Yesterday, my husband and I closed on our first home. It isn’t a house that we are planning on spending forever in—or even 10 years—but we are undoubtedly proud, excited, and freaked out that we are now responsible for a little slice of land, along with an 1,100-plus-square-foot house.
What’s even scarier is how much being a new homeowner is already having it’s effect on me. I’m not planning on decking out the house like there is no tomorrow, but I’m at the point of choosing house colors and imagining what the front porch will look like for the holiday season. With that being said, here are some of the things of which I am now finding myself thinking and obsessing over, as a new homeowner.
Yard Of The Month
As horribly embarrassed as I am to admit, I am now dreaming of winning Yard Of The Month. A couple of days ago, I found out my neighborhood has a neighborhood association page on Facebook and that that YOTM is one of the highest honors the neighborhood can bestow upon its residents. Sure it is a bit dumb, petty, and there may not actually be a physical reward to receive. Who cares that a random group of people who live in the same neighborhood as I do gather round, decide whose grass looks greenest, mulch looks neatest, and flowers looks prettiest? I do and I’m going to win.
I’ve always been one to think over what colors the walls in my home would be, but now that I actually have a house, it’s different. I know how much light comes in through the windows and how the rooms look in the morning versus in the evening. I also know it’s not entirely up to me—I have a husband that I have to compromise with on paint color. For the past few weeks, my second home has been Home Depot, where I’ve been pacing the paint aisles. I’ve taken to muttering under my breath while I shuffle the paint color cards, trying to decide on colors with names like Winter’s Frosty Mint and Elf Hat. And that’s only when contemplating one room.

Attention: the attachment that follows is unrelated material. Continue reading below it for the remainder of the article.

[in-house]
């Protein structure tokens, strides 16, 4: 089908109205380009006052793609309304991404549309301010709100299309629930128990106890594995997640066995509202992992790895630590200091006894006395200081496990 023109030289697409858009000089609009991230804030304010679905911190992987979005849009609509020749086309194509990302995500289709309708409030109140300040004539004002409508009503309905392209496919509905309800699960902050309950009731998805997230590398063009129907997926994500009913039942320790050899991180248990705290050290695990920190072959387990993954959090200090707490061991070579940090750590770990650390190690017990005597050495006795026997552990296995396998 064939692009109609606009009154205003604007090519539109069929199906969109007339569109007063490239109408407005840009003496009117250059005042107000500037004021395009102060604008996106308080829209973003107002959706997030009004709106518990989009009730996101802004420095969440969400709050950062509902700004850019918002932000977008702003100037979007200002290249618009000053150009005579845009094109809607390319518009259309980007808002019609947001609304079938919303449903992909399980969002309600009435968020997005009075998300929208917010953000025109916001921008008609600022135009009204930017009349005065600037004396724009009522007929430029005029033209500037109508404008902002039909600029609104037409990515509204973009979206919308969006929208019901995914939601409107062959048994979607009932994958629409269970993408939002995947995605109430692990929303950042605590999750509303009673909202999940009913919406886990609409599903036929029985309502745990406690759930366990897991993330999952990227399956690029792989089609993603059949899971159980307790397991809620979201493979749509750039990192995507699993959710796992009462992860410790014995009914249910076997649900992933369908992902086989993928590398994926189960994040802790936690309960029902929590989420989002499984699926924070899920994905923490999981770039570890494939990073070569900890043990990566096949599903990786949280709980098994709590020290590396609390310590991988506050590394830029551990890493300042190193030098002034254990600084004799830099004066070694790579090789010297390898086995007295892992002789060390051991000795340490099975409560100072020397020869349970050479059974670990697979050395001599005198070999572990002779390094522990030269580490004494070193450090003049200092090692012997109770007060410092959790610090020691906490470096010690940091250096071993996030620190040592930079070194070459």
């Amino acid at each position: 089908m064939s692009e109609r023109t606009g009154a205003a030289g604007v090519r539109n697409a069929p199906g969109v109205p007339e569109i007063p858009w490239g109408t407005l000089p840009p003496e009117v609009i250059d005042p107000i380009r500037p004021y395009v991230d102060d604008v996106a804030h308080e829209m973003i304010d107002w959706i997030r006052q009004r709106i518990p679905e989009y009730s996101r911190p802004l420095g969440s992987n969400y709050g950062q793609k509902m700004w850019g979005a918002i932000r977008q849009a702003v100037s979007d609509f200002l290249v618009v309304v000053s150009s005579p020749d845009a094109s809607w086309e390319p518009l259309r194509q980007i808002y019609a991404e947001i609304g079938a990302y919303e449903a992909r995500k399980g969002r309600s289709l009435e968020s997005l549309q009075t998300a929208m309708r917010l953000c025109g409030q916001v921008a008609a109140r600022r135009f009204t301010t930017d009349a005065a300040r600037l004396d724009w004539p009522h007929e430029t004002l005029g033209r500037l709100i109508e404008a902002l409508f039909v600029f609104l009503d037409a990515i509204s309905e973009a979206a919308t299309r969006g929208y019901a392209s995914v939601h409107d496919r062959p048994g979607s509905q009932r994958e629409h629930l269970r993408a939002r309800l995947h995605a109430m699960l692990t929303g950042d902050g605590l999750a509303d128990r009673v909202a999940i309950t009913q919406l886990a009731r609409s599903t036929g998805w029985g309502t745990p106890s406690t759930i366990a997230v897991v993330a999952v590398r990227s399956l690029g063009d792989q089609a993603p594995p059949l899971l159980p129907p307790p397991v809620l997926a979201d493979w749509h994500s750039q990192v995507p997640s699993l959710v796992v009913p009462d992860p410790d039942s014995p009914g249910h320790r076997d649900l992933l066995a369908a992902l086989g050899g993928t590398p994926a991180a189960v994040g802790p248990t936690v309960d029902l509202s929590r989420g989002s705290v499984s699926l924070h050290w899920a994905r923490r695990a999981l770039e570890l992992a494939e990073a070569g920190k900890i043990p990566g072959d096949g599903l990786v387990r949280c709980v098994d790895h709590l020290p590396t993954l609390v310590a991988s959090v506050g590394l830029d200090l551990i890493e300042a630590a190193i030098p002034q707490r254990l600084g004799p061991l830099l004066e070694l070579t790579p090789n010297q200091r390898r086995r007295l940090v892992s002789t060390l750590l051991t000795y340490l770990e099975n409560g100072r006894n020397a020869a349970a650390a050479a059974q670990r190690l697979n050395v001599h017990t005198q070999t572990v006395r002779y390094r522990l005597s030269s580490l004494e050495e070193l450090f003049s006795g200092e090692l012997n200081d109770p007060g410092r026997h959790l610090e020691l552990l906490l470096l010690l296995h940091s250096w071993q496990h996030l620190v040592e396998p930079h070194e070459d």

Being Able To Smash In A Wall (or anything we want)
It’s not that I actually want to demolish a part of my house, but the idea is tempting. My husband and I are now only starting to grasp the concept that we can do whatever we want to our place. We can paint the walls whatever color we choose, do anything we want in the yard, redo the shelving, throw a cinder block through the wall, or run through our glass door if we wanted to. No one is there to tell us we can’t, and no landlord that we have to ask permission from. All the power rests with us (cue evil laugh).
I’m now finding myself fussing over the fence that grates the ground, the fan with the cord trailing on the ceiling and down the wall, and the not-so-pretty cinder blocks propping up a garden bed in front. True, there is nothing audaciously hideous about these things whatsoever, but now they are part of the home that I don’t just live in, but which I am co-owner of. Now, the fence that grates the ground as you push it open, and the not-quite-level fence are no longer charming features of an older home. Instead, they represent the disappointing defects within my very essence. Am I exaggerating? Quite possibly. But does that make it any less serious of an issue? Certainly not.
Other People’s Homes
As I drive through neighborhoods, pass by home after home, I’ve noticed a change in the way that I look at each house and yard. I’m no longer just thinking how cute/pretty/ugly/messy a house and it’s surrounding land looks. I now look at homes with, if not a more trained eye, at least a more critical, one. I see if they have paid more attention to yard care versus house care; if they need a new paint job; or how they could rearrange their flower bed to look even better. I look at the aging fence, but then I understand why they’ve let that go as the roof looks like it needs replacing. I’m even starting to understand why people get upset over dogs peeing in their yards.
These are just a few things on my mind as a new homeowner and I’m sure many more concerns will arise the more I get acclimated to my new place. But now, I’ve got to go unpack and fuss over how clean the carpet looks after it’s been steamed.